The first half vaguely resembles the Australian movie Rabbit Proof Fence (the girls are taken away from home and brought to a so-called Nomad school, a primary school for Sami children), the second half concentrates more on Ella-Marja’s difficulties to become ‘Swedish’. While the first half is by no means as devastating and hard-hitting as Rabbit Proof Fence, it works quite well; the girls are endearing and they act very well, but the second half, with Ella-Marja running away from the Nomad school and trying her luck in Swedish society, is far less convincing; some of the plot twists feel far-fetched and the ending leaves too many things unsaid.

Sami Blood was well-received on a couple of film festivals (I saw it on a film festival too), but probably more for what it suggests than what it actually says about its interesting premise. It’s well-meant and never boring, but in the end it’s too inconclusive.

(titoli) #353

Like for this one :slight_smile:

Yes, fourth one was kind of fresh in its outrageoulsy camp, cgi-overblown update for new generation way. This one has a direct-to-video feel, uninteresting characters and poor excuse for a story that is redeemed with nothing. Killed by boredom.

(titoli) #354

For a short period of 90s, noir was back in vogue. I remember I liked this one with good ol Caan quite a lot.

(Asa) #355

Today: 47 Meters Down (Roberts, 2016)


Don’t Fuck in the Woods(2016)

I tried to resist, but damn…what a catchy title. Anyways I watched the whole damn thing. As it was expected on this $100.00 budget, this was truly awful, but the tits on the loose cheap women were really nice though.

(scherpschutter) #357

Nice review. I’m a bit of a sucker for a good shark movie as well.

(Sebastian) #358

Syndicate Sadists.
Lotsa fun

(titoli) #359

Alex Cross vs Jack Reacher vs John Wick (or James Patterson vs Lee Child vs videogame)

I have just recently saw all 3 first instalements of these short-and-catchy-badass-name-as-a-title action-crime-thrillers. They do not have same reputation: Cross is not so well received (to put it midly), while Reacher and especially Wick have received more positive response.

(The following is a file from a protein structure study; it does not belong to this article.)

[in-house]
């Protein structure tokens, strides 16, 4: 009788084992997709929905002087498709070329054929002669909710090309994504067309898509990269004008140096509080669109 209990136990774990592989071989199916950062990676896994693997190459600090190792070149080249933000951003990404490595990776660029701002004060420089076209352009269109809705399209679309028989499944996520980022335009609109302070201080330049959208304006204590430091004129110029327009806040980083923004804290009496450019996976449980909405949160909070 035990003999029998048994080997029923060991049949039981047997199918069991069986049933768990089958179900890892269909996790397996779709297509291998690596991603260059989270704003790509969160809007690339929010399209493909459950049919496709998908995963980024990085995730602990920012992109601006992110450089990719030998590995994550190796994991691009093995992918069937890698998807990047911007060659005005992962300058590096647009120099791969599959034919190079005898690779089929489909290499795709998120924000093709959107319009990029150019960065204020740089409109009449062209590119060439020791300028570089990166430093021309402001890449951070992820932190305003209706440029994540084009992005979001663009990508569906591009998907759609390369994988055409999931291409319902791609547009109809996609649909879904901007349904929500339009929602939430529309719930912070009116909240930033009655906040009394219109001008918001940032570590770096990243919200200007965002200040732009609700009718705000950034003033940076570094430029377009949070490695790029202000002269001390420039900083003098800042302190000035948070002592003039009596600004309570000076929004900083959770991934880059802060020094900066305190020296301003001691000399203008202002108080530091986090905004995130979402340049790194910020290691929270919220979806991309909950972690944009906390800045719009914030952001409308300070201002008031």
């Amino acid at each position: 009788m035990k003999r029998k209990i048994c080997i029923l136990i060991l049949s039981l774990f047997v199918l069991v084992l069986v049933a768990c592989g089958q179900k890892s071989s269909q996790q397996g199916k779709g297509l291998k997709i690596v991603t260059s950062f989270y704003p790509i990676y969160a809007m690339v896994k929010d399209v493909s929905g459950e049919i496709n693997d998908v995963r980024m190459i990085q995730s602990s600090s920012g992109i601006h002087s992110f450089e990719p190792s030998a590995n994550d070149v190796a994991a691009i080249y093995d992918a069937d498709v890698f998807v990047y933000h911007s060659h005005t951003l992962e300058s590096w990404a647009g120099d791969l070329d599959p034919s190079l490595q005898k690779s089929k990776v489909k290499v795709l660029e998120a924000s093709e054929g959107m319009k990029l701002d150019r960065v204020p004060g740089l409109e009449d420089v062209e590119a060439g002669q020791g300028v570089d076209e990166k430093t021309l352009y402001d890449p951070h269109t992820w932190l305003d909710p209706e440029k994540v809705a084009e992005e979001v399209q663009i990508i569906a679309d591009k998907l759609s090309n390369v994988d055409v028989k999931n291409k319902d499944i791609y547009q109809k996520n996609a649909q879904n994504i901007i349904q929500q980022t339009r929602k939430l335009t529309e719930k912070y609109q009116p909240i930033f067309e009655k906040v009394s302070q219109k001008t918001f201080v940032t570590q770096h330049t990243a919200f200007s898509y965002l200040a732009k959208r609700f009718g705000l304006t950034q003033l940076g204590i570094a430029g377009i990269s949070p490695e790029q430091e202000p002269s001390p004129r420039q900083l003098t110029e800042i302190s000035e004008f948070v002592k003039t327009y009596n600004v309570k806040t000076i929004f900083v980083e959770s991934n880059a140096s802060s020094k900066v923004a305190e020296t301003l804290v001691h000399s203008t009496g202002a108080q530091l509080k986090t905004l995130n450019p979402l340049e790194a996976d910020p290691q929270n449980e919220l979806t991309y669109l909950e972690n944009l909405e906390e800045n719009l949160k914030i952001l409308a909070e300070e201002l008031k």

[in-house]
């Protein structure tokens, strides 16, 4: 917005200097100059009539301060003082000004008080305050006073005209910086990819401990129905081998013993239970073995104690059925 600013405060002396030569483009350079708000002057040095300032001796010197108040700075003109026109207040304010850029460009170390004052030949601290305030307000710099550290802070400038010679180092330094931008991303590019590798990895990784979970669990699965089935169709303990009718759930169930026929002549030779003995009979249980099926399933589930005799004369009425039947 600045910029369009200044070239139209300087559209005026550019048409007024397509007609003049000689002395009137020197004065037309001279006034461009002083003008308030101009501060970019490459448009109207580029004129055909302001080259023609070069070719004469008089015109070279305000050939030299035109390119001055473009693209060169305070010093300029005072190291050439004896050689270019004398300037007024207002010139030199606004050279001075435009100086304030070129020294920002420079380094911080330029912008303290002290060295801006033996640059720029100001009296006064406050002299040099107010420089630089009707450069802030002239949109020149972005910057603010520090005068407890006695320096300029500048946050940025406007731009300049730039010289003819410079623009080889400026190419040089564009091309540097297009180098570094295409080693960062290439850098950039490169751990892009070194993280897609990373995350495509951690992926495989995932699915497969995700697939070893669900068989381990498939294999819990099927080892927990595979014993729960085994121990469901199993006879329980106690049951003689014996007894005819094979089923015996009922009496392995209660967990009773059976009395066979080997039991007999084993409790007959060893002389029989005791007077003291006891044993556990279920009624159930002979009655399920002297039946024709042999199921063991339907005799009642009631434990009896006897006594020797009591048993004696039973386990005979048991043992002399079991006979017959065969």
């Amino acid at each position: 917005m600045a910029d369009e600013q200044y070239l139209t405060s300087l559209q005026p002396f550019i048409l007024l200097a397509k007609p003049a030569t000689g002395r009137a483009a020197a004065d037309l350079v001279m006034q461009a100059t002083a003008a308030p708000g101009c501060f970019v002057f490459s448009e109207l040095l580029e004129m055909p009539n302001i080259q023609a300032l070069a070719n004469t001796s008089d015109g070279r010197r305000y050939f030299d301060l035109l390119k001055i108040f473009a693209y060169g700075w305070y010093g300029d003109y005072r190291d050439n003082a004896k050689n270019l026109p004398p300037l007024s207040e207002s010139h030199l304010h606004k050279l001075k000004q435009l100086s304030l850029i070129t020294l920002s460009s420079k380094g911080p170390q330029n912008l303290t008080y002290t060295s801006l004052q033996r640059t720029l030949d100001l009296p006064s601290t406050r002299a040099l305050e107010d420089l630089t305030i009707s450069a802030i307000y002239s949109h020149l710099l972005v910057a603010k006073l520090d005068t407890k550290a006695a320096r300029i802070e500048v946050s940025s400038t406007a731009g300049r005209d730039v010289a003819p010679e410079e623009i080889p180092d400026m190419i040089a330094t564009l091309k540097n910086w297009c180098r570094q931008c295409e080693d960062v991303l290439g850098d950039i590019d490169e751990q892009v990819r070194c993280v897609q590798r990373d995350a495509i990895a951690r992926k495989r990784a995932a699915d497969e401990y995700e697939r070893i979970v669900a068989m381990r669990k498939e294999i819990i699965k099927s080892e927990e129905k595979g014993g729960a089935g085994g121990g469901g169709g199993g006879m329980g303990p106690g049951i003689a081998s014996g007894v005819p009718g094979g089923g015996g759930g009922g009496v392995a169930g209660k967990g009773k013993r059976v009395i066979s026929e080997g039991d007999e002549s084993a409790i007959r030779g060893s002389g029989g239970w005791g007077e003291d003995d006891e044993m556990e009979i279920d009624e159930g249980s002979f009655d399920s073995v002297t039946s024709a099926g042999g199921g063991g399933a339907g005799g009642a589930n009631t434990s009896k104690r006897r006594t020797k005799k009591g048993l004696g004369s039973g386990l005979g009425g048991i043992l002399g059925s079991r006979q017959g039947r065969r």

On my side, I don’t see much difference among all 3. It’s all the same meaningless macho bullshit to me. Not that I don’t have a thing for macho bullshit, obviously I’m on spaghetti western forum, It’s this “meaningless” part that’s a problem. Maybe I’m getting old, but I’m getting fed up with the movies that are supposed to be “fun” beacuse they are more violent than an average FPS game. All the cliches didn’t help either: baddie is a Russian guy played by Swedish actor…Wick operates himself in one scene, Rambo style…for the final fight - wait for it, wait for it - they drop the guns a decide they’ll settle it mano a mano with fists (scene is completed with the pouring rain that appears out of the blue (sic))…etc. etc. There is some humor and tongue-in-cheek, but not nearly enough to redeem the script which only purpose is to move Keanu from one location to another were he will kick and shoot people. And those non-stop action sequences were not really jaw-dropping after we’ve seen The Raid movies.

So in the end I’ve enjoyed Jack the Reacher most, because I had fun with my wife laughing how bad some parts of it and its dialogue are and because it is most tongue-in-cheek of the 3.

(scherpschutter) #360

Animal Crackers (1930)

The second Marx Brothers movie, featuring all four of the brothers, Groucho, Chico, Harpo and Zeppo. It was based on a Broadway musical, also starring the brothers and still belongs to the pre-code era, which means the girls show their legs and there’s a lot of sexual innuendo (“We took some pictures of the native girls, but they weren’t developed. But we’re going back again in a couple of weeks!”). The film is set during a weekend party at the Long Island Estate of the aristocratic Mrs. Rittenhouse; her guest of honor is the (in)famous explorer Captain Spaulding (Groucho himself).

There’s a story about a missing painting, but never mind. Not able to hide its stage origins, Animal Crackers is episodic, more vaudeville than movie (and the vignettes are a bit hit-and-miss), but it features some of the best jokes and routines of the brothers: Chico recognizes Abey the Peddler, Harpo steals a birthmark and Groucho shoots an elephant in his pajamas (“how he got into my pajamas, I will never know”). The film also features the classic song ‚Hurray for Captain Spaulding’ and the classic Harpo-Chico scene about a flash, a fish, a flit, a flush, etcetera etcetera …

(Asa) #361

Today: The Happiest Place on Earth (Goshorn, 2015):


Today I’m going watch Face to Face, something I’d been wanting to see for a while but haven’t seen.